Vigil-keeping is an ancient Christian practice handed down through the generations as one way of dealing with troublesome patches of difficulty, doubt, depression, uncertainty, and waiting. This sturdy spiritual path is more relevant than ever but not many believers are familiar with its intentional aim to abide, trust, and embrace the darkness while looking for the light. Hard times and the challenge of overcoming obstacles both enable us to discern the loving presence of God and be tutored in the art of active waiting.
These benefits come to mind while reading Paul Quenon’s author note in Unquiet Vigil:
"The monastic life is a lifelong practice of both watching and listening. After 55 years at this I am still a beginner. My vigils are difficult, my listening partial. . . . These poems are a circling around silence to see and watch what is heard, a use of words to fix in hearing what is not quite seen. Writing has been for me, in a broad sense, a way of vigil-keeping, of making the watch something more of my own."
The poems in this stellar collection of contemplative gems are arranged into thematic sections on Bells of the Hours, Afternoons with Emily, Monkswear, Laughter My Purgatory, and Terrors of Paradise.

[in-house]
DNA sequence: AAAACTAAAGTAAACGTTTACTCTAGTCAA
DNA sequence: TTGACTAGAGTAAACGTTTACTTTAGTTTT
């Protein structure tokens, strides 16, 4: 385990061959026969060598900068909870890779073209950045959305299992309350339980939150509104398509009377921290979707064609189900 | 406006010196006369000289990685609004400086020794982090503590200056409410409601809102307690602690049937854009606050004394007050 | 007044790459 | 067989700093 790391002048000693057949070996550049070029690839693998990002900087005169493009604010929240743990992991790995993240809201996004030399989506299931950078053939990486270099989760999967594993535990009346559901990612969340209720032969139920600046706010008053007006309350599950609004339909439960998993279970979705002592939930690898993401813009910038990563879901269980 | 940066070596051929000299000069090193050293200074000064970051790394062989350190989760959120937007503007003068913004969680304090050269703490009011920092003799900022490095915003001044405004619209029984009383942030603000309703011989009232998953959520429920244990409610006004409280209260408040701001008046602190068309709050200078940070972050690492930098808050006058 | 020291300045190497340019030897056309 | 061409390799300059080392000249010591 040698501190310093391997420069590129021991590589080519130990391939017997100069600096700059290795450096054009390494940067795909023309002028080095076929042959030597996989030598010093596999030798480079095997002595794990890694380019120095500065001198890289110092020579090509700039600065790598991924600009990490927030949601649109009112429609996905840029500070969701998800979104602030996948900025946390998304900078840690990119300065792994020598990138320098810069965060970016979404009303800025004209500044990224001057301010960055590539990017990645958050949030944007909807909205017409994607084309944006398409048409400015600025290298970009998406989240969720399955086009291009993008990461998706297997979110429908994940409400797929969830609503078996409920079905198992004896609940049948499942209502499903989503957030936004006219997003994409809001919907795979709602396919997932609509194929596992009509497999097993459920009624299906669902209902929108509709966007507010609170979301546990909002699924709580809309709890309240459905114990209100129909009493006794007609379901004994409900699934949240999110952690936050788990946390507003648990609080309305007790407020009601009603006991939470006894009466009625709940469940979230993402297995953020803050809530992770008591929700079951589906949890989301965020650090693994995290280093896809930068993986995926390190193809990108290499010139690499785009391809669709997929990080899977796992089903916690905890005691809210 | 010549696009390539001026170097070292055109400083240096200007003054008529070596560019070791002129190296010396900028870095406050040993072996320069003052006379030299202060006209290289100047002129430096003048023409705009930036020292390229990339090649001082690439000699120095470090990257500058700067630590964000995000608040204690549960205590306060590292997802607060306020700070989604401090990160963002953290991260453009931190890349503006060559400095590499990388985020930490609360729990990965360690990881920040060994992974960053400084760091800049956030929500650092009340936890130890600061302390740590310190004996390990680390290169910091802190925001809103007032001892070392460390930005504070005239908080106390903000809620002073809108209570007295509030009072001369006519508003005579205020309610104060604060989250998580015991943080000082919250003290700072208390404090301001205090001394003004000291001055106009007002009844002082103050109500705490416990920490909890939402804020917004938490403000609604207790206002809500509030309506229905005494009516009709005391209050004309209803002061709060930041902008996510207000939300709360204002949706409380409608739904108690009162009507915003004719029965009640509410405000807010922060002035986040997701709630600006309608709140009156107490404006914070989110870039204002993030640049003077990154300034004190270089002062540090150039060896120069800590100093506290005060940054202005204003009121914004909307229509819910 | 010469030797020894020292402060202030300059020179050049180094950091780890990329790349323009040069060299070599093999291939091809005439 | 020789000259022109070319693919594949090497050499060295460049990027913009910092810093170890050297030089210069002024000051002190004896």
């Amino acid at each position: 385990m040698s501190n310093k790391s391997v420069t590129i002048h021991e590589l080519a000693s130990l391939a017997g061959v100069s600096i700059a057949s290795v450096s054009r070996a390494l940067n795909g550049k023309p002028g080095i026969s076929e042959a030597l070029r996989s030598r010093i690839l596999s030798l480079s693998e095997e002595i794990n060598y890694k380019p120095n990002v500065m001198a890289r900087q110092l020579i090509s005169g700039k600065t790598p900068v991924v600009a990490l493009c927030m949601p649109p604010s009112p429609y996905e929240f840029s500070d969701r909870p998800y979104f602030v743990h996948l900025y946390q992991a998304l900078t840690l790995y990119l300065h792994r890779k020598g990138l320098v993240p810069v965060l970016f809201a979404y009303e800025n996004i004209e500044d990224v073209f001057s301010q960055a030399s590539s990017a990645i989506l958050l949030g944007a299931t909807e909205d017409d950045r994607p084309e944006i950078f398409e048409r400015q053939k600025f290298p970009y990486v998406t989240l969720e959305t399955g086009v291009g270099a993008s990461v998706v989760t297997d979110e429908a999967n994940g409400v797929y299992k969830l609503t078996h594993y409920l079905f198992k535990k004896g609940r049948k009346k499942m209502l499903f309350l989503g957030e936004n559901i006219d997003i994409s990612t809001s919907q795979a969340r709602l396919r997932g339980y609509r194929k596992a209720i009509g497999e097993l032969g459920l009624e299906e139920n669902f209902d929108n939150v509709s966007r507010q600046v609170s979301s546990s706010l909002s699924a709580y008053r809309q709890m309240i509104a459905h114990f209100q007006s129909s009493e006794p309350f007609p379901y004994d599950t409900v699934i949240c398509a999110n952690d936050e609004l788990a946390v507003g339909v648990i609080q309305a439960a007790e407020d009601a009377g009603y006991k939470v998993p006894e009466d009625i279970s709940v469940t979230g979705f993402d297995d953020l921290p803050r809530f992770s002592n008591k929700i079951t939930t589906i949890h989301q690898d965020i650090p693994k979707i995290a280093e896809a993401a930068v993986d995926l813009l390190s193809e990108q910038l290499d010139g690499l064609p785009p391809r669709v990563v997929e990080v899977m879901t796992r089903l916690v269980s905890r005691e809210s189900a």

On the spiritual discipline of watching, we were especially moved by Brother Quenon’s reverence for little birds "who come in plain jackets" and sing "so extravagantly." We were touched by a poem where the author pays tribute to Jesus for having "such exquisite care / not to disturb the surface of water / that he could walk on it."
And we loved the poet’s appreciation of "the ever-dutiful door groans / with world weariness, / behind me closing / slows and thumps to / conclusion." We are grateful to Brother Quenon for "Primal Prayer" where he mourns the death of children in Bagdad as the bombs fall; he laments, "Only the infant wail / is truth."
Born in West Virginia, Br. Paul Quenon entered the Trappists in 1958 at the Abbey of Gethsemani in Kentucky, where Thomas Merton was his novice master. He has been publishing poems and photographs for the last quarter century. He still lives as a monk at Gethsemani.